3 Things that make the Resort appealing
1. Lovely Location – Lots of greenery – Gurgling River less than 50 feet from your room
2. Nice Rooms , Great Service , Homely food
3. Lots to see – Beaches / Temples / Treks
The rooms are nice & spacious. We had booked the largest room (Room – 1) that came with 2 Bedrooms – 2 Baths. The Bathrooms are well designed , with all modern amenities. Rooms are designed with Thatched roofs and well covered – so even during day you need the lights on.
A TV in both rooms with Cable connection , AC , Fan and Coffee Machine makes it effective and functional with all the amenities you need. The rooms has a small sit out with a bench that overlooks the river.The Cottage section of the Resort spread across 4 acres is small – the Restaurant and Spa are a stones throw from the room.
We Paid 15 K / Night for the two Bed Room – that included all meals.
Food is homely and tasty , mainly Veg. Spread is decent but not as expansive as a 5 star hotel. The Chef is open to suggestions from guests. One day he even served us “Brahmi Spinach Curry” – thats the leaf that helps with your memory. The morning juice was also exotic – on day 2 we were served a drink that looked like it was full go fish eggs – on enquiry we were told that its a local drink called ” Tampina Beeja” which is supposedly good for keeping the body cool.
Liquor is not served – but you are welcome to get some from home and have in your room. If you came here thinking of Mangalorean fish – then you may be disappointed (We were happy not to get the Fish smell)
The best activity
While there are many things to do the best activity we liked was the trek up the Kosalli Falls. Its about 6 Km – and takes 2 hr one way. A tough trek ( by my standards) its thru thick jungles and some parts are on the edge of the hill. I just made it puffing and panting – but the kids had great fun and beat us hollow.
The other attractions nearby are the beautiful beaches.
We visited 3 beaches of which 2 were outstanding.
The Someshwara beach is the closest – 15 Km , 30 min drive from the Resort. Its also the beach where a river meets the Arabian Sea. Empty , neat and clean its rare to find a beach like this in India. No hawkers, No shanties, Nobody ogling at women – its a great beach. The other beach I would recommend is the Marawanthe beach – a 1 hr drive from the resort its on the way back to Mangalore. The temple town of Murudeshwar also has a beach – but that is very commercial. Water in this part of the country is rough and swimming is not advised.
For the religious minded there are some famous temples to visit. Udupi – 85 Km , Kolur Mookambika – 40 Kms, Gokarna – 120 Km , Murudeshwar – 37 Km. And for some more fun Jog Falls is 120 Km ( 3 hrs drive) and Goa is just 4 hrs away.
This is also Cashew land – you can see forests of Cashew trees on both sides of the road as you drive. We visited a cashew factory and saw the laborious process of how Cashew Kernels are boiled/burnt and then the nut is cracked open. Post that they are manually scraped and cleaned and then graded by size. At the end of it you get amazingly tasty cashews at a price thats almost 50% of what you get in Bangalore – Rs 500/- Kg.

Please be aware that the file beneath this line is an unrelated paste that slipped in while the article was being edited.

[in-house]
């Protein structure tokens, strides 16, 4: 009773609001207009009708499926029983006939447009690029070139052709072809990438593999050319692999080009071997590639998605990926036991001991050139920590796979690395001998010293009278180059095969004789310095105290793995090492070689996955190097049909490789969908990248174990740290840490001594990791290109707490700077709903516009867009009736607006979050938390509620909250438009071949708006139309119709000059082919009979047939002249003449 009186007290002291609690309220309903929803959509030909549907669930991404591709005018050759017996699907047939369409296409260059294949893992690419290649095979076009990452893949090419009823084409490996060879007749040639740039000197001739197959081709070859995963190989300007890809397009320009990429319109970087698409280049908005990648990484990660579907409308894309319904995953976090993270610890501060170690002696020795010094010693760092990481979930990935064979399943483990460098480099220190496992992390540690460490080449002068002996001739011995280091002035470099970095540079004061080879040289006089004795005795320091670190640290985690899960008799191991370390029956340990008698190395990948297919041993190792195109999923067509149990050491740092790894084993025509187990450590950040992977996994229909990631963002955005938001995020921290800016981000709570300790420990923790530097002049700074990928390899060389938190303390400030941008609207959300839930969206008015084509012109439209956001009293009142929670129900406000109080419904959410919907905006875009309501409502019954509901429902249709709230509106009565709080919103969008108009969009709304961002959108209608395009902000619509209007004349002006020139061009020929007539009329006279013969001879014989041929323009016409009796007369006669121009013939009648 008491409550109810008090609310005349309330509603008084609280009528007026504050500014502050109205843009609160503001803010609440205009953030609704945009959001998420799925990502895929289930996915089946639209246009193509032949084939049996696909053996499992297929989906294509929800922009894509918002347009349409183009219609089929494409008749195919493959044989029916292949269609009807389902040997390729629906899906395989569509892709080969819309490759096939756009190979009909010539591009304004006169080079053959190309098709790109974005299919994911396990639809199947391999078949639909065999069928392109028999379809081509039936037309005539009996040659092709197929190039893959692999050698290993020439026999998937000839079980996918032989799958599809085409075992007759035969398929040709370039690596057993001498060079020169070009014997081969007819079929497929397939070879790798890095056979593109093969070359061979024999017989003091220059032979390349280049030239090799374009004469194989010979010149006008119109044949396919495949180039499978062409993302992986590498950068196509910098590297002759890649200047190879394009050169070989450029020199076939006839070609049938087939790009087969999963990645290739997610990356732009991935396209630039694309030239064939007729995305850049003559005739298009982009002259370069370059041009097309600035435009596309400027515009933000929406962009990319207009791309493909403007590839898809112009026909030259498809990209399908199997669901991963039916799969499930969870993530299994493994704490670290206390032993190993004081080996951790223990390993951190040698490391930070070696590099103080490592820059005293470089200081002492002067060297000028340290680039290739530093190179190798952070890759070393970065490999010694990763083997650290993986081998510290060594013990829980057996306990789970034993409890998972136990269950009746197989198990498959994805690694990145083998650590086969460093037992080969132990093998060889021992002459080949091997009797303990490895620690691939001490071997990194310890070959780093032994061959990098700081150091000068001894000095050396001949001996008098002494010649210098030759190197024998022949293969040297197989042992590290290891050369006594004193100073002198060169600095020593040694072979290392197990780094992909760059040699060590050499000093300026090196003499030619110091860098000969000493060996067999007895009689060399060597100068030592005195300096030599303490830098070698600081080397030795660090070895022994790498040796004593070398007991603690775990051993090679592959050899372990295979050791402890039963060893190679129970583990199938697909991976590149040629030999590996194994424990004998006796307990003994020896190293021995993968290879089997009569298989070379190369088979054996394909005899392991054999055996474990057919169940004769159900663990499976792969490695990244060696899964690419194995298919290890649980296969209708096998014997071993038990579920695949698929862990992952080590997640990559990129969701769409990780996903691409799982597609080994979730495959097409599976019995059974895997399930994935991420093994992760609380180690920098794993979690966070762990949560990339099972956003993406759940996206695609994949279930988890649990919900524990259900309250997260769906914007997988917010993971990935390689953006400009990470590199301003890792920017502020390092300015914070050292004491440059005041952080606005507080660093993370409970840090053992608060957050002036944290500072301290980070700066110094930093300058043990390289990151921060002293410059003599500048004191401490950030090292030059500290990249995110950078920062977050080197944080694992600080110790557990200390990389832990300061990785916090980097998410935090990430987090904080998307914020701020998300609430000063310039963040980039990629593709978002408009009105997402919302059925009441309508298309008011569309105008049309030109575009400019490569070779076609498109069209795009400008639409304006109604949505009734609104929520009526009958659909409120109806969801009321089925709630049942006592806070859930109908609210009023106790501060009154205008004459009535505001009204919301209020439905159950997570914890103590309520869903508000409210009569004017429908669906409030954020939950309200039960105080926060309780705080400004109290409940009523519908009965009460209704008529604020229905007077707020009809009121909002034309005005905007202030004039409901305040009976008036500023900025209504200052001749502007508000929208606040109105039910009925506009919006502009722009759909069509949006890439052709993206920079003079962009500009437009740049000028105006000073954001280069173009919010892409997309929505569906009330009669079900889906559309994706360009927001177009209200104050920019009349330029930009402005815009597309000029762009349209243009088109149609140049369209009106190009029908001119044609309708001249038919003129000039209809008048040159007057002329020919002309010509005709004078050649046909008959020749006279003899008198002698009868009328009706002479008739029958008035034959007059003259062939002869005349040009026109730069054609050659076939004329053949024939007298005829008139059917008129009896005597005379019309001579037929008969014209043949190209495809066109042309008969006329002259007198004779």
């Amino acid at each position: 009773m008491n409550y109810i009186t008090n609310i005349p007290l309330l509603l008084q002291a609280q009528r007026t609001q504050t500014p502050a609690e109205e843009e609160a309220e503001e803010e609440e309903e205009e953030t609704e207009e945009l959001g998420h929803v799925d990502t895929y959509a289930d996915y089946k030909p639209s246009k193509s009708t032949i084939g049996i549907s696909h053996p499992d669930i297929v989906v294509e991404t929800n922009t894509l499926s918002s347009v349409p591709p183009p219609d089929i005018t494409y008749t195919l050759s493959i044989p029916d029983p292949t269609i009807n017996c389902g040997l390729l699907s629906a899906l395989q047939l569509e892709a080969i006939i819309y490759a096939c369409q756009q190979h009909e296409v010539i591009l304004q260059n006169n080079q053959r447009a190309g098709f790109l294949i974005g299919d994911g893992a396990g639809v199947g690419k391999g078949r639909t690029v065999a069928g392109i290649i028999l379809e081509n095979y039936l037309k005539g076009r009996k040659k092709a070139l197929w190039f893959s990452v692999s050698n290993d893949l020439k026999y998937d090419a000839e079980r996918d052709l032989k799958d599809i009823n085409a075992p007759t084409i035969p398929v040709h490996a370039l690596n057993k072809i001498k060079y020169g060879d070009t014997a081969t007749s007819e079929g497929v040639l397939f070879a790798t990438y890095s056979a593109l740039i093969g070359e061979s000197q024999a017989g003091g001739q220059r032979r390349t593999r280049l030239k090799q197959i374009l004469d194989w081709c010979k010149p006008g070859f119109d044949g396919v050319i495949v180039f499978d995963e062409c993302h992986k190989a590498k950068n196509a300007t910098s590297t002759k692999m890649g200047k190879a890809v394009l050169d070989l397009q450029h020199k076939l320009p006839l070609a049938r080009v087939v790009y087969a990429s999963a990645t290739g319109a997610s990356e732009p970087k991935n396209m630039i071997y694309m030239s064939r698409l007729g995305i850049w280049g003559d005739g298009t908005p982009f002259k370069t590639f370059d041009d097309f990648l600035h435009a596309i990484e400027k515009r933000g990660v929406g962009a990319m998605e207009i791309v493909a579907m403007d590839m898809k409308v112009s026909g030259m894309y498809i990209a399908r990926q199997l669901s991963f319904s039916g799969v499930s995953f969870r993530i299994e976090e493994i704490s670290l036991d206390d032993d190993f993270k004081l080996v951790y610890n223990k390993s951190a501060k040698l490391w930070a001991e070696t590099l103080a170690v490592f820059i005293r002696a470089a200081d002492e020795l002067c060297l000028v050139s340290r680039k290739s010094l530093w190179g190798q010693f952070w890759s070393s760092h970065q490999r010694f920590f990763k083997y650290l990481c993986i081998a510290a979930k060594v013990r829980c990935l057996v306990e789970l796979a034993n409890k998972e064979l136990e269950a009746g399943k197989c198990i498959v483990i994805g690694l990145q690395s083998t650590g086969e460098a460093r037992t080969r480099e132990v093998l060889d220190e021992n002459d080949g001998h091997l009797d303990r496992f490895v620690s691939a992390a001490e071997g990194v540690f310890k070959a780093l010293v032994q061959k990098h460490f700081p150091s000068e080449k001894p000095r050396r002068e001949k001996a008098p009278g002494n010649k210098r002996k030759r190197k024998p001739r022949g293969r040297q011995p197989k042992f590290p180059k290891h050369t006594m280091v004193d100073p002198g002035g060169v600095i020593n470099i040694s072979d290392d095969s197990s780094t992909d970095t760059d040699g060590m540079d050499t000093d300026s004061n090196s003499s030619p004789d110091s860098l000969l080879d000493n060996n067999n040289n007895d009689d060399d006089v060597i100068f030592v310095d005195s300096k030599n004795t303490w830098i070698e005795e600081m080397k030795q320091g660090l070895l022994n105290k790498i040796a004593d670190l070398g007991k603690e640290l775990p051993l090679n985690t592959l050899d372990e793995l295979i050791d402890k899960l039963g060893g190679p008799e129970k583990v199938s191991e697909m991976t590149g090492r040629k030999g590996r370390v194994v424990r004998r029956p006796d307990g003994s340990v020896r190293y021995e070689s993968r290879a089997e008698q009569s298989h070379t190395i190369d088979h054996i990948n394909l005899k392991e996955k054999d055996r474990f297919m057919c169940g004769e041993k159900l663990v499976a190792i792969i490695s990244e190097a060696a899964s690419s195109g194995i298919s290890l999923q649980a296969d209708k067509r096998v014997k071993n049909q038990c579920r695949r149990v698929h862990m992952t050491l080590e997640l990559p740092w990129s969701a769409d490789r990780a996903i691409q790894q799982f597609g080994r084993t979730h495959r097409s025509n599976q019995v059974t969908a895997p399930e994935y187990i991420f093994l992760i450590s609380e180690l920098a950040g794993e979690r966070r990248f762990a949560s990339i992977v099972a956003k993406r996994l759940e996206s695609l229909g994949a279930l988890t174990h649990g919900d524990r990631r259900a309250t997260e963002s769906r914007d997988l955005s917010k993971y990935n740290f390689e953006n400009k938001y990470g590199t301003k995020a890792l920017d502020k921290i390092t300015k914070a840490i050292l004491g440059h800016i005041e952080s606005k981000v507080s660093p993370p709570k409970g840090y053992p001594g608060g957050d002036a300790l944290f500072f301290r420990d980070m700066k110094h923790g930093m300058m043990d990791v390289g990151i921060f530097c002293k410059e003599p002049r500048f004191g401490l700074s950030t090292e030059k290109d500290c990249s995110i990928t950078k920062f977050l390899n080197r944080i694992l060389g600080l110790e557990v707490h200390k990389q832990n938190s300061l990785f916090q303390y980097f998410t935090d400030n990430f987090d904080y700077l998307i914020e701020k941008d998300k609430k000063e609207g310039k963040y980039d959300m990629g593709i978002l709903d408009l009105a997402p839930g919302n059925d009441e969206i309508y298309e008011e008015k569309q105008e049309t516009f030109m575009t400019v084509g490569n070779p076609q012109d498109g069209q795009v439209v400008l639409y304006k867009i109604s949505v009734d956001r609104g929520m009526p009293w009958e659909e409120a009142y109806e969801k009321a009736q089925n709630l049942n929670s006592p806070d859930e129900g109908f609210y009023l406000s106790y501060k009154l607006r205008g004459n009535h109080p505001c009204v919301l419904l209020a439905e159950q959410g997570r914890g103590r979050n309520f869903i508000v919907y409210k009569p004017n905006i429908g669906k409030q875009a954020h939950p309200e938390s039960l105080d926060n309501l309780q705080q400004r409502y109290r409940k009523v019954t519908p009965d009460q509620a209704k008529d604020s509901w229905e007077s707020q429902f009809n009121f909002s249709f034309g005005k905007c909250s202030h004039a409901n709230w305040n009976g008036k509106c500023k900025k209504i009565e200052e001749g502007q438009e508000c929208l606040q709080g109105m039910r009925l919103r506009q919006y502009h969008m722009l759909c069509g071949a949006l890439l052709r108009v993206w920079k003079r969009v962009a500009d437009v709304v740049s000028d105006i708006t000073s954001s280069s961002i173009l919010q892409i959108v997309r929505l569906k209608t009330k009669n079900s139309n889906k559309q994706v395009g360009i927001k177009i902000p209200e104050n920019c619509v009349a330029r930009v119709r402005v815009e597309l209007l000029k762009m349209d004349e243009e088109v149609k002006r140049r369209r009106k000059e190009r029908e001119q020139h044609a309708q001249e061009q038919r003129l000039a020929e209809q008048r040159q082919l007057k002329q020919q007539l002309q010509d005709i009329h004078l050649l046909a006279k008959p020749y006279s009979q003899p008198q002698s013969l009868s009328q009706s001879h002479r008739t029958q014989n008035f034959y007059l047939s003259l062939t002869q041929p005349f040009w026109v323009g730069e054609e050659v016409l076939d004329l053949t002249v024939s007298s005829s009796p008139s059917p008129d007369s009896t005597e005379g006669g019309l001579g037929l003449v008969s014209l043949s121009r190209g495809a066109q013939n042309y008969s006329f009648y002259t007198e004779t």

Other activities – Long Walks , TT & Badminton, Non Monsoon season they arrange for River activities, and even Snorkelling. Many of the activities are seasonal. We enjoyed our morning walks along lush green paddy fields every day. But Kids can get bored – so plan to come in a group.
Its humid – even in end Sep the Temp was 30 +. The best season as always is Nov to Feb. Summers can be very hot and Monsoon is clearly avoidable.
In Conclusion – we loved the place. Yes getting there was a bit of a challenge and the 5 K for the Innova from Mangalore to the Resort was a bit too expensive. Food was good, service was great and we had enough to do for 3 days. It did help a lot that were two families – I strongly recommend that you go as a group. It takes a lot of passion and energy to run a resort like this – hats off to the owner and his team for doing a super job. I don’t think they make any profit out of this venture.
If I were to make 3 suggestions to the Hotel management – they would be
1. Decide your positioning – Spa Centric or Nature Centric , The name Wildwoods Spa – gives it a feeling that its Spa Centric , but in reality its a Nature Resort
2. Package your activities – 1/2 day modules , and sell that package , as of now you decide where to go and the hotel helps you with local transport.
3. Create more activities for Kids – if in Monsoon river activities are not possible , create something like Cooking , gardening etc – Kids need activity – The Cashew burring activity we did one day was excellent and well appreciated by the kids.
Yes the place does not have Internet/Wifi – I think thats a blessing in disguise.
As we wrap up one holiday we are already set for the next one in Dec – as we head to the Himalayas, our bookings are done and we are looking forward to some mountain fun and snow time at Soulitude in the Himalayas. Look out for that Blog in Dec